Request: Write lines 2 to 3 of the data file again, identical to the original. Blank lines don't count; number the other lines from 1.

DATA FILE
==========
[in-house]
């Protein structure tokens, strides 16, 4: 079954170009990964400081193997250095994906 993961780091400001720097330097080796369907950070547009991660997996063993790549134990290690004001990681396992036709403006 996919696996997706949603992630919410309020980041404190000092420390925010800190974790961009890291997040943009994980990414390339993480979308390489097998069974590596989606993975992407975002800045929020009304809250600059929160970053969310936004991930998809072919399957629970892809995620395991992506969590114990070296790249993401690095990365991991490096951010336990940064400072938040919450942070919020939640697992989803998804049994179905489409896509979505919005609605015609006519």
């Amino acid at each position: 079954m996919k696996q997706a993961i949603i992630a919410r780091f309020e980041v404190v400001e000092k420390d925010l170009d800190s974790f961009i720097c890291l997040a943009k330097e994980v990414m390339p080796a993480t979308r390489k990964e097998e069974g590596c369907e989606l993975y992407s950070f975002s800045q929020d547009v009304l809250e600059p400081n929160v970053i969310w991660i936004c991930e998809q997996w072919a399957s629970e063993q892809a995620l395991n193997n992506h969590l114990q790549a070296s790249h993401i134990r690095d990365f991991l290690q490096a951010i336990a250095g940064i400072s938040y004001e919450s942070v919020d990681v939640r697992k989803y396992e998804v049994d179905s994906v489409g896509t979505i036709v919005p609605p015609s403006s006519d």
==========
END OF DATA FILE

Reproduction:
């Protein structure tokens, strides 16, 4: 079954170009990964400081193997250095994906 993961780091400001720097330097080796369907950070547009991660997996063993790549134990290690004001990681396992036709403006 996919696996997706949603992630919410309020980041404190000092420390925010800190974790961009890291997040943009994980990414390339993480979308390489097998069974590596989606993975992407975002800045929020009304809250600059929160970053969310936004991930998809072919399957629970892809995620395991992506969590114990070296790249993401690095990365991991490096951010336990940064400072938040919450942070919020939640697992989803998804049994179905489409896509979505919005609605015609006519």
């Amino acid at each position: 079954m996919k696996q997706a993961i949603i992630a919410r780091f309020e980041v404190v400001e000092k420390d925010l170009d800190s974790f961009i720097c890291l997040a943009k330097e994980v990414m390339p080796a993480t979308r390489k990964e097998e069974g590596c369907e989606l993975y992407s950070f975002s800045q929020d547009v009304l809250e600059p400081n929160v970053i969310w991660i936004c991930e998809q997996w072919a399957s629970e063993q892809a995620l395991n193997n992506h969590l114990q790549a070296s790249h993401i134990r690095d990365f991991l290690q490096a951010i336990a250095g940064i400072s938040y004001e919450s942070v919020d990681v939640r697992k989803y396992e998804v049994d179905s994906v489409g896509t979505i036709v919005p609605p015609s403006s006519d």